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A History Of The Church In Nine Books by Sozomen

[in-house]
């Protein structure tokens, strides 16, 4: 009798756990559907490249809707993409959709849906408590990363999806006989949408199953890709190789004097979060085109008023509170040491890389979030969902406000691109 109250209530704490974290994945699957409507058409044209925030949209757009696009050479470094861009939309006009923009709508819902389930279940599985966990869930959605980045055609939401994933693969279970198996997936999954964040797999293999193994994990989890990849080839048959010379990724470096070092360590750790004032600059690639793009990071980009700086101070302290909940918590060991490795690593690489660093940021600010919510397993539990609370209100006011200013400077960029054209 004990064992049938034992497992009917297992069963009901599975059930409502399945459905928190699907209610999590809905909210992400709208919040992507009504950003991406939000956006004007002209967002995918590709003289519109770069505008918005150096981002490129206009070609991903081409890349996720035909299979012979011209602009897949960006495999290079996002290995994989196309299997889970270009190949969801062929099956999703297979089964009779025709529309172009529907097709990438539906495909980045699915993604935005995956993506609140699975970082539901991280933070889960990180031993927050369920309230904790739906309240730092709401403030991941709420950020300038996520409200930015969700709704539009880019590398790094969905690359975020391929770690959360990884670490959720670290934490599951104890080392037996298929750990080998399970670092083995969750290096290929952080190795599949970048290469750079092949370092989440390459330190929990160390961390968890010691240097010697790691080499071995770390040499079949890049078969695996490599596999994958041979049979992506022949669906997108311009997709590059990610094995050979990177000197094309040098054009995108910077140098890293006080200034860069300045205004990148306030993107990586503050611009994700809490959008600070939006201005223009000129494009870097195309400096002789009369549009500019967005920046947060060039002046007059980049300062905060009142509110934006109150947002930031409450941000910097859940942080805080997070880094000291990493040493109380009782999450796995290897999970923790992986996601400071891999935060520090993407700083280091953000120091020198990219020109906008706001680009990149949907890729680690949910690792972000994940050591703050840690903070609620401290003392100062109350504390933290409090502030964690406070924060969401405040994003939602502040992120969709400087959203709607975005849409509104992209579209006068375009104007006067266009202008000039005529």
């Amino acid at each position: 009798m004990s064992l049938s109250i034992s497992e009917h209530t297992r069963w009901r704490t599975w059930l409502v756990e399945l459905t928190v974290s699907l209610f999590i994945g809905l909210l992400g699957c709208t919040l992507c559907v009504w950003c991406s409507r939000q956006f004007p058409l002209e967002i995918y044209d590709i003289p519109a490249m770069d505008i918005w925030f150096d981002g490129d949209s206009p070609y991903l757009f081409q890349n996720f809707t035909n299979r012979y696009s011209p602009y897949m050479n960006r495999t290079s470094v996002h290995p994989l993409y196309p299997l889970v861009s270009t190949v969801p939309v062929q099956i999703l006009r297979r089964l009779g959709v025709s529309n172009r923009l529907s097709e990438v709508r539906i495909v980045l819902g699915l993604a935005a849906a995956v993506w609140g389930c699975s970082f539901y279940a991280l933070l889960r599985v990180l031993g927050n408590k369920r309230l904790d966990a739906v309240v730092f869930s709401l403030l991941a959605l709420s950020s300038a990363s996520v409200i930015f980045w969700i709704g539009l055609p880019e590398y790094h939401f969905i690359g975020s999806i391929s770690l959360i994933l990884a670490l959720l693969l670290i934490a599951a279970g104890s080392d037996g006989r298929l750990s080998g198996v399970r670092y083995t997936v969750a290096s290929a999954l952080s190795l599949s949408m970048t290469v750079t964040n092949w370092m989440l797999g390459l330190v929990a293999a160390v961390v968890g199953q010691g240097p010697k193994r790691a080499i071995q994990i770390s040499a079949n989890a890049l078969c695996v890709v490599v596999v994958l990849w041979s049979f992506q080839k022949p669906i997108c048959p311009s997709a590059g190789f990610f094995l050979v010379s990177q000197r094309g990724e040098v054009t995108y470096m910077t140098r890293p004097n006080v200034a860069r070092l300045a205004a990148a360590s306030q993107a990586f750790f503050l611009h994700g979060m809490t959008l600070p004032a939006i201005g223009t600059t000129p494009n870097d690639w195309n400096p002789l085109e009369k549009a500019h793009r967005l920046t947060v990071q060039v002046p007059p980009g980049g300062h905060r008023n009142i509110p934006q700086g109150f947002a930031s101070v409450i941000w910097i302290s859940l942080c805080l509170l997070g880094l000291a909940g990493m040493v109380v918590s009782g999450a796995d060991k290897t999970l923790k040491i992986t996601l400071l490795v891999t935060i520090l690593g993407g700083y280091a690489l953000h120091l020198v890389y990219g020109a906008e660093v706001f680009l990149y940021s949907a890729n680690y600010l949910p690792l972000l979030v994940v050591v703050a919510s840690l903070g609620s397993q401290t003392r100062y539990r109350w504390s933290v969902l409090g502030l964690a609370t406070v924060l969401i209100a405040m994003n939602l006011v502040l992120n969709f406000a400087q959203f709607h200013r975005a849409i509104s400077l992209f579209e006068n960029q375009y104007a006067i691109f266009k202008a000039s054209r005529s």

THUS were the schemes of those who upheld various heresies in opposition to truth successfully carried into execution; and thus did they depose those bishops who strenuously maintained throughout the East the supremacy of the doctrines of the Nicæan Council. These heretics had taken possession of the most important bishoprics, such as Alexandria in Egypt, Antioch in Syria, and the capital city of the Hellespont, and they held all the neighbouring bishops in subjection. The bishop of Rome and all the clergy of the West were offended at these proceedings, and religiously maintained the faith of the Council of Nicæa, which they had embraced from the beginning. On the arrival of Athanasius, they received him kindly, and proposed to pass judgment on his case. Irritated at this interference, Eusebius wrote to Julius, exhorting him to constitute himself a judge of the decrees that had been enacted against Athanasius by the Council of Tyre. But before he had been able to ascertain the sentiments of Julius, and, indeed, soon after the Council of Antioch, Eusebius died. Immediately upon this event, those citizens of Constantinople who maintained the doctrines of the Nicæan Council conducted Paul to the church. At the same time, the adherents of Theognis, bishop of Nicæa, of Theodore, bishop of Heraclea, and others of the same party, aided by the Arians, assembled at Constantinople, and ordained Macedonius bishop of Constantinople. This excited a sedition in the city, which assumed all the appearance of a war, for the people rose up against each other, and many fell in the encounter. The city was filled with tumult, so that the emperor, who was then at Antioch, on hearing of what had occurred, was filled with indignation, and issued a decree for the expulsion of Paul. Hermogenes, general of the cavalry, endeavoured to put this edict of the emperor’s into execution, for, having been sent to Thrace, he had, on the journey, to pass by Constantinople, and he thought, by means of his army, to eject Paul from the church. But the people, instead of yielding, met him with open resistance, and while the soldiers, in obedience to the orders they had received, were engaged in violent assault on the city, the populace entered the house of Hermogenes, set fire to it, killed him, and attaching to his body a cord, dragged it through the city. The emperor had not sooner received this intelligence than he took horse to Constantinople, in order to punish the people. They, however, went to meet him with tears and supplications, and induced him to desist from his purpose. He deprived them of about half of the corn which his father, Constantine, had granted them annually from the tributes of Egypt: probably from the idea that luxury and great abundance rendered them easily disposed to sedition. He turned all his anger against Paul, and commanded his expulsion from the city. He manifested great displeasure against Macedonius, because he had taken part in the murder of the general and of other individuals; and, also, because he had been ordained without first obtaining his sanction. He, however, returned to Antioch without having either confirmed or dissolved his ordination. The Arians soon after deposed Gregory, because he had shown little zeal in the support of their doctrines, and had moreover incurred the enmity of the Alexandrians on account of the calamities which had marked the commencement of his authority, especially the conflagration of the church. They elected George, a native of Cappadocia, in his stead; this new bishop was admired on account of his activity, and his zeal in support of the Arian dogmas.








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